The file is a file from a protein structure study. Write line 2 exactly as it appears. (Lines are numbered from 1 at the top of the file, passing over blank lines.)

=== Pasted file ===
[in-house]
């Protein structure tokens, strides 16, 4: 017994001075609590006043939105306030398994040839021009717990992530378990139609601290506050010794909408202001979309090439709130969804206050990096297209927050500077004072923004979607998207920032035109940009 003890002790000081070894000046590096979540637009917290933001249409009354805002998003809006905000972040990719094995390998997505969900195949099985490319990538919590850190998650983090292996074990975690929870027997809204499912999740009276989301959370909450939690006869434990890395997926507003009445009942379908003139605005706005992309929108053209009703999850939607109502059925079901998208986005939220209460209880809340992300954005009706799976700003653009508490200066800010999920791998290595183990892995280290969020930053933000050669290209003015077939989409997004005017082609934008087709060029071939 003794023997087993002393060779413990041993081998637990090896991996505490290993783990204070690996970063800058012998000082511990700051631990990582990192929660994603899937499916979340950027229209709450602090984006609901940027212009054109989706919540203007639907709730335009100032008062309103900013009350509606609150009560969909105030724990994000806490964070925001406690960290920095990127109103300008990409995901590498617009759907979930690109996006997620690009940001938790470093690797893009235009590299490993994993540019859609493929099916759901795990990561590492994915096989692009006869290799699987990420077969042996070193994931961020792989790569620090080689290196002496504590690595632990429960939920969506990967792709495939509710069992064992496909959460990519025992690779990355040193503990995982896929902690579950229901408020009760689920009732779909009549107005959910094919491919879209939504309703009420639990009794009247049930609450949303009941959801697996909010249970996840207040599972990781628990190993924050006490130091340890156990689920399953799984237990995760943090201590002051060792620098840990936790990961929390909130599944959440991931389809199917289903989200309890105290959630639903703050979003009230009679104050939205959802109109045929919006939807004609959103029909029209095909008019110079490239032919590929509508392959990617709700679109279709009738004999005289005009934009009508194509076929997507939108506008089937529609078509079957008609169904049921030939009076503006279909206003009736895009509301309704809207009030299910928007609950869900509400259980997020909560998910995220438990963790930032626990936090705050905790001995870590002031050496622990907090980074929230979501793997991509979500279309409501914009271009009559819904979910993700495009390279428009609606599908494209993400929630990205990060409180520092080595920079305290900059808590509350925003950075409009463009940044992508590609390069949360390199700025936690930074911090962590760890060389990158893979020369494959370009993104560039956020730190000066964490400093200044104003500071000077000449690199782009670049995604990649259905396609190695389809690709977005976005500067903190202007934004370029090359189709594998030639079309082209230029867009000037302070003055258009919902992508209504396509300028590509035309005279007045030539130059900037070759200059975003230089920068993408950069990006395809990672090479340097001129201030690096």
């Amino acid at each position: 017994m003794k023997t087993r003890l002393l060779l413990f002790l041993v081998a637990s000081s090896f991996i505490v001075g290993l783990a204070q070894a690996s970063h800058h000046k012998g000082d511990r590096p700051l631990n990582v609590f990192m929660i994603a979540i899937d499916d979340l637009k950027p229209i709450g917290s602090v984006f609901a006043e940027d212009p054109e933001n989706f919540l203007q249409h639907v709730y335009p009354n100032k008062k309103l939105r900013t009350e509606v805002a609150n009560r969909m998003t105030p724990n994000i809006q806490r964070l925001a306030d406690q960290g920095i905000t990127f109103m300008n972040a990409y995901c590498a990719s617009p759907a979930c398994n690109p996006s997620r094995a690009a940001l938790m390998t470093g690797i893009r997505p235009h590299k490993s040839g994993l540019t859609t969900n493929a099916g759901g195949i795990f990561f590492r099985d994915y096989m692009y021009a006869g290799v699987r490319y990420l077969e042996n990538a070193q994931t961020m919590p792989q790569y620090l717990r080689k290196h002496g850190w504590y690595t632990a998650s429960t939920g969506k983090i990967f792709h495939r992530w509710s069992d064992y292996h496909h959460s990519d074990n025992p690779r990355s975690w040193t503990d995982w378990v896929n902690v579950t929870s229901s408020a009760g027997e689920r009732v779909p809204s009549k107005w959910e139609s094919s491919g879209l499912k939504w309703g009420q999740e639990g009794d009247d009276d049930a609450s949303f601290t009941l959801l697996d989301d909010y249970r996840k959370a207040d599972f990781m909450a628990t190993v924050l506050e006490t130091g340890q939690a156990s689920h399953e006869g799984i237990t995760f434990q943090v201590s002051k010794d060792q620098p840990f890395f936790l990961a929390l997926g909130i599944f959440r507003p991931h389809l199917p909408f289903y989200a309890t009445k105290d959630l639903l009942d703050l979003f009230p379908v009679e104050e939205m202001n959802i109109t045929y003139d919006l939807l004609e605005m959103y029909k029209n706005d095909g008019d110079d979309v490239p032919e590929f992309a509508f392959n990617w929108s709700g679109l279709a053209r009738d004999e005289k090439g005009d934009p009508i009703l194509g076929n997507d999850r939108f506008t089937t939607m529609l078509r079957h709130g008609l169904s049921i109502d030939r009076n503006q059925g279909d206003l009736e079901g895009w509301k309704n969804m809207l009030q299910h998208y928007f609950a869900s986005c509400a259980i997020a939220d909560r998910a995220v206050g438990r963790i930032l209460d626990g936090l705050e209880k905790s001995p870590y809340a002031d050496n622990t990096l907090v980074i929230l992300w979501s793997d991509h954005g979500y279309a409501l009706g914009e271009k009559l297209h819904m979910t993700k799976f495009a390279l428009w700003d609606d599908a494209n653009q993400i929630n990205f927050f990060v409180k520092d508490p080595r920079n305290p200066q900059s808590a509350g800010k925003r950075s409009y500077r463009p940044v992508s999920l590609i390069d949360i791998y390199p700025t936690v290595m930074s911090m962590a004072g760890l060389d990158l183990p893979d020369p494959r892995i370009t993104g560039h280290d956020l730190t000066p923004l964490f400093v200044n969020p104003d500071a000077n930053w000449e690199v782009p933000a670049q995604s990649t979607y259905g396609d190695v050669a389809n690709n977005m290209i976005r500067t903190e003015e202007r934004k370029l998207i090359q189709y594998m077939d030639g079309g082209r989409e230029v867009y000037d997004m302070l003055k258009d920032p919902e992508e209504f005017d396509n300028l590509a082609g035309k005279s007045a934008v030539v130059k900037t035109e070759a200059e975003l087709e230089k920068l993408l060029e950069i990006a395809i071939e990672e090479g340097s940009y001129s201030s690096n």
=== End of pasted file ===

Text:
């Protein structure tokens, strides 16, 4: 017994001075609590006043939105306030398994040839021009717990992530378990139609601290506050010794909408202001979309090439709130969804206050990096297209927050500077004072923004979607998207920032035109940009 003890002790000081070894000046590096979540637009917290933001249409009354805002998003809006905000972040990719094995390998997505969900195949099985490319990538919590850190998650983090292996074990975690929870027997809204499912999740009276989301959370909450939690006869434990890395997926507003009445009942379908003139605005706005992309929108053209009703999850939607109502059925079901998208986005939220209460209880809340992300954005009706799976700003653009508490200066800010999920791998290595183990892995280290969020930053933000050669290209003015077939989409997004005017082609934008087709060029071939 003794023997087993002393060779413990041993081998637990090896991996505490290993783990204070690996970063800058012998000082511990700051631990990582990192929660994603899937499916979340950027229209709450602090984006609901940027212009054109989706919540203007639907709730335009100032008062309103900013009350509606609150009560969909105030724990994000806490964070925001406690960290920095990127109103300008990409995901590498617009759907979930690109996006997620690009940001938790470093690797893009235009590299490993994993540019859609493929099916759901795990990561590492994915096989692009006869290799699987990420077969042996070193994931961020792989790569620090080689290196002496504590690595632990429960939920969506990967792709495939509710069992064992496909959460990519025992690779990355040193503990995982896929902690579950229901408020009760689920009732779909009549107005959910094919491919879209939504309703009420639990009794009247049930609450949303009941959801697996909010249970996840207040599972990781628990190993924050006490130091340890156990689920399953799984237990995760943090201590002051060792620098840990936790990961929390909130599944959440991931389809199917289903989200309890105290959630639903703050979003009230009679104050939205959802109109045929919006939807004609959103029909029209095909008019110079490239032919590929509508392959990617709700679109279709009738004999005289005009934009009508194509076929997507939108506008089937529609078509079957008609169904049921030939009076503006279909206003009736895009509301309704809207009030299910928007609950869900509400259980997020909560998910995220438990963790930032626990936090705050905790001995870590002031050496622990907090980074929230979501793997991509979500279309409501914009271009009559819904979910993700495009390279428009609606599908494209993400929630990205990060409180520092080595920079305290900059808590509350925003950075409009463009940044992508590609390069949360390199700025936690930074911090962590760890060389990158893979020369494959370009993104560039956020730190000066964490400093200044104003500071000077000449690199782009670049995604990649259905396609190695389809690709977005976005500067903190202007934004370029090359189709594998030639079309082209230029867009000037302070003055258009919902992508209504396509300028590509035309005279007045030539130059900037070759200059975003230089920068993408950069990006395809990672090479340097001129201030690096």